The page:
Are Chow Chows Safe?

These fluffy pooches sometimes get a bad rap.

These fluffy pooches sometimes get a bad rap.

Fluffy, aloof and “one-person dog” are terms applied to the lion-like chow chow. This ancient Chinese breed fiercely protects home and family. Understanding the breed's personality and physical traits can lead to safety around these fur-balls.

Bite Statistics

Chows rank high in statistics on dog bites and show up on breed-specific legislation and lists of dogs that home insurance companies won’t cover. Between 1979 and 1998, the U.S. Centers for Disease Control and Prevention reports chows were responsible for eight dog-bite fatalities, although the Best Friends Animal Society notes that few dog-bite studies “include causes or contributing circumstances to the attacks."

Temperament

Chow chows have been described as almost cat-like. They're independent and intelligent but also tend to be particularly devoted to the family. These guys aren't lap dogs; most are perfectly content at minding their own business and keeping their nose out of trouble. Guarding was one of their original tasks and one that even today's chows take seriously. Perceived threats don't go unnoticed by chows; they are not the type to watch potential danger and not act upon it.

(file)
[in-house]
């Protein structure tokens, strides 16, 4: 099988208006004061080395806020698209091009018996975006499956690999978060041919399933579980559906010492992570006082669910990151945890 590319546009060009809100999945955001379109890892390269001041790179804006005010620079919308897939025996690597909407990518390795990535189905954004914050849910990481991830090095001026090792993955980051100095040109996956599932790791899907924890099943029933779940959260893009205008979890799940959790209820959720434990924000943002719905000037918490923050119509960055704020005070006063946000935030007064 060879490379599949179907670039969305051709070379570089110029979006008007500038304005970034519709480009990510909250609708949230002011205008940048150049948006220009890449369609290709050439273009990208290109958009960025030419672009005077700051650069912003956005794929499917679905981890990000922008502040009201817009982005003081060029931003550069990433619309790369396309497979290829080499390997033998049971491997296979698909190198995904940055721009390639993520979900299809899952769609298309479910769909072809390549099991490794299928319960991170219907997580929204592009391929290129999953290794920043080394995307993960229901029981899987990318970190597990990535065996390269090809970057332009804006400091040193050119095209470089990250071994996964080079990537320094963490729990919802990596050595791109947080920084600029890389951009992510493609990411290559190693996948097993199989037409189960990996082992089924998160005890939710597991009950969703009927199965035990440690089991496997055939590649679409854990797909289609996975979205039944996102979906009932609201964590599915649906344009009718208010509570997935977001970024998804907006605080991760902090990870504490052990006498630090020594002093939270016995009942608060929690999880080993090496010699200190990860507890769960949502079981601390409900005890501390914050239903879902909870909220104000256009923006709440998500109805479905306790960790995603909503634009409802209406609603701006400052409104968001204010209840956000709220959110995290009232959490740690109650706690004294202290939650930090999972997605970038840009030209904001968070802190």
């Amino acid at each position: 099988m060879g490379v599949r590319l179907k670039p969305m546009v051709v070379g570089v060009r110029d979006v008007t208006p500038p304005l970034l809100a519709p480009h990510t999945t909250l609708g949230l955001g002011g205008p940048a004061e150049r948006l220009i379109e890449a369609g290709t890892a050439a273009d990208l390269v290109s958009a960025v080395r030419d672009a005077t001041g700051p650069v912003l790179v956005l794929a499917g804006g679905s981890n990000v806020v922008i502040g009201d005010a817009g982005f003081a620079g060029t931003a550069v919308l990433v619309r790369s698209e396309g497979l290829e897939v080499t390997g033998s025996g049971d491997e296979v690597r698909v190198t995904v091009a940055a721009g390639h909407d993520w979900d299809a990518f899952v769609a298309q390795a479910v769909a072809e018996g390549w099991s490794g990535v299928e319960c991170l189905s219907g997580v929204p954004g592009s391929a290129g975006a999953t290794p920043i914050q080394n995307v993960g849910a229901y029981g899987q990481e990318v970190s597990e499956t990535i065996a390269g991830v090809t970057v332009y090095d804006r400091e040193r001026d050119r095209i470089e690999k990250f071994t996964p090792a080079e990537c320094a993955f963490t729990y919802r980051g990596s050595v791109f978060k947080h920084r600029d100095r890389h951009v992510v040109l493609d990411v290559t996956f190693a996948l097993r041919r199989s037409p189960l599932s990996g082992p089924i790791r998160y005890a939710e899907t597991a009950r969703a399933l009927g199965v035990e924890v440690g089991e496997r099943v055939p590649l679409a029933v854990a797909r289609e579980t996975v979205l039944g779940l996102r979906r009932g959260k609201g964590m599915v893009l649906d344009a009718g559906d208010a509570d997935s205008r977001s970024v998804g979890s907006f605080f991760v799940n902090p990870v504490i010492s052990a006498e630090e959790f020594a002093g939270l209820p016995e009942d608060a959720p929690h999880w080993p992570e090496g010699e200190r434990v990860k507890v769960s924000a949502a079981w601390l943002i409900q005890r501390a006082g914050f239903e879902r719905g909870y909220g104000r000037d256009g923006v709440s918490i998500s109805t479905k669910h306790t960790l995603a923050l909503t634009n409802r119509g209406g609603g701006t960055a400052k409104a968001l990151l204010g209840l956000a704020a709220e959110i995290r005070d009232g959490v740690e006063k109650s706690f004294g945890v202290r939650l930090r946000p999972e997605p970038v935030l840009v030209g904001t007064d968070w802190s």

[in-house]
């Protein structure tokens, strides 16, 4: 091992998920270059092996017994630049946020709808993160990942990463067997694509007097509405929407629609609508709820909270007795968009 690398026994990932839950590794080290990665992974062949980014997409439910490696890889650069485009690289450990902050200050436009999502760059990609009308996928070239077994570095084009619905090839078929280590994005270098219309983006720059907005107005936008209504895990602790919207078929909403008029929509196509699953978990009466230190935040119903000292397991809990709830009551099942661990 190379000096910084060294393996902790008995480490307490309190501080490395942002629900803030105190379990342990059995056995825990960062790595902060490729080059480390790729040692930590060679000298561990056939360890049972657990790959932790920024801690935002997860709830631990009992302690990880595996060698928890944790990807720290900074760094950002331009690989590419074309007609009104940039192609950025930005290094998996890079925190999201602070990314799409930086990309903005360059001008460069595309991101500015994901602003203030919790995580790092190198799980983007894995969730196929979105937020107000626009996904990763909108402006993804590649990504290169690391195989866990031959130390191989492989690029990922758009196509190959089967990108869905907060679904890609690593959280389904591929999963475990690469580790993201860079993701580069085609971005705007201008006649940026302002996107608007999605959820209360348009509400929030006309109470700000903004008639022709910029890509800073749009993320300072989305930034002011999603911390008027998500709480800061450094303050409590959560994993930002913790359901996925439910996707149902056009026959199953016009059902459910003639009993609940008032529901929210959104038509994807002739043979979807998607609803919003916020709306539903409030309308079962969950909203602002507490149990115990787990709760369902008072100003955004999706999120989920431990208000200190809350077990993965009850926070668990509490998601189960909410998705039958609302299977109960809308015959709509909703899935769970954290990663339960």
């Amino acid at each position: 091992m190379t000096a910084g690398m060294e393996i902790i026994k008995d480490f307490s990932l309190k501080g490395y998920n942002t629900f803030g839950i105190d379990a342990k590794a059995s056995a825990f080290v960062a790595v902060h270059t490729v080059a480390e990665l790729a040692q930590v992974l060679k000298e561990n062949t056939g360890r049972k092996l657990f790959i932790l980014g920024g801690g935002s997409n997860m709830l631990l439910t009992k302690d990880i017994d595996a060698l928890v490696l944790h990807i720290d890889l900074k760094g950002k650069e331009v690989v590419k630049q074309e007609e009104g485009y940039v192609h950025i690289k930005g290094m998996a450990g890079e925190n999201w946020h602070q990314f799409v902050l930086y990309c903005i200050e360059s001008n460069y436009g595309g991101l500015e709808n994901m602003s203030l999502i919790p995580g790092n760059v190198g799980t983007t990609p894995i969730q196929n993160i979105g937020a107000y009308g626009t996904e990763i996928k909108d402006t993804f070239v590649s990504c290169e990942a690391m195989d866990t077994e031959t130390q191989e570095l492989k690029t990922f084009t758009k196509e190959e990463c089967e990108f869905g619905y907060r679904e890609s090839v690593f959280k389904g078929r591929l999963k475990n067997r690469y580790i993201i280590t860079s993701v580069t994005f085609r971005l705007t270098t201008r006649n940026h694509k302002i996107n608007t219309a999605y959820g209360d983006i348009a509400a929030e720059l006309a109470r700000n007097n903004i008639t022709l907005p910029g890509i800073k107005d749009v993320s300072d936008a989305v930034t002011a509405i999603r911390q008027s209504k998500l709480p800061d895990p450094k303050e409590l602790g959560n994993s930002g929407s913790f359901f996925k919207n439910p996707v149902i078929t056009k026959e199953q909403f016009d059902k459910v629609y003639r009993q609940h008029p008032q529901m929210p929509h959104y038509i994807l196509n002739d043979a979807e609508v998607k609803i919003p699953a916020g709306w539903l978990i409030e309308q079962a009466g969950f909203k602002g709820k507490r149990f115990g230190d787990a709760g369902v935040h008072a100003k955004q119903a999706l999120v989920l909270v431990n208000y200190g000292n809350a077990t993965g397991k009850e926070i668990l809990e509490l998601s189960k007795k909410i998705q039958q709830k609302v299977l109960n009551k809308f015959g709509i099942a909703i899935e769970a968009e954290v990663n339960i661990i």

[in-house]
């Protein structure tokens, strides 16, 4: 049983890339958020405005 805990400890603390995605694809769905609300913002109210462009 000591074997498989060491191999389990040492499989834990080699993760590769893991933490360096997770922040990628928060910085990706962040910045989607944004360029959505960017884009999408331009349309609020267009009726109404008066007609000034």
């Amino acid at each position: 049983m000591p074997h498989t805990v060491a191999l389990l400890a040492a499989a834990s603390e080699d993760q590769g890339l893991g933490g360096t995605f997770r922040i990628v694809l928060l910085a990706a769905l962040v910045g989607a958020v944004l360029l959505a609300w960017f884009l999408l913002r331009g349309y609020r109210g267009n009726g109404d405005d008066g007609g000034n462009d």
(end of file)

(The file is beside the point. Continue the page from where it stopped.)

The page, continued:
Strangers

In general, chow chows are particularly reserved with strangers, watching carefully as they pass or interact with his family. While he may be discerning with those he doesn't know, he shouldn't show any signs of aggression unless in extreme cases of protection or guarding duties. As with many other breeds, the chow defends his family. Timidity also is unacceptable, and isn't a typical trait of these noble-looking dogs. Take care when your chow is around strangers; he may bite based on a perceived threat to you or your family. Being introduced to and socialized around different people who approach and treat him properly will do wonders for his temperament and well being.

Eyes

As his companion, you may get lost in your chow chow's deep-set eyes surrounded by his thick, flowing mane. Those limited peripheral vision associated with those deep-set eyes pose a bit of a problem for chow chows and may lead to some of the negative reports surrounding them. As with other dogs, a surprise attack could scare him into a defend and attack mode. Because of this, chows need to see what's coming, so approach him from the front.

 

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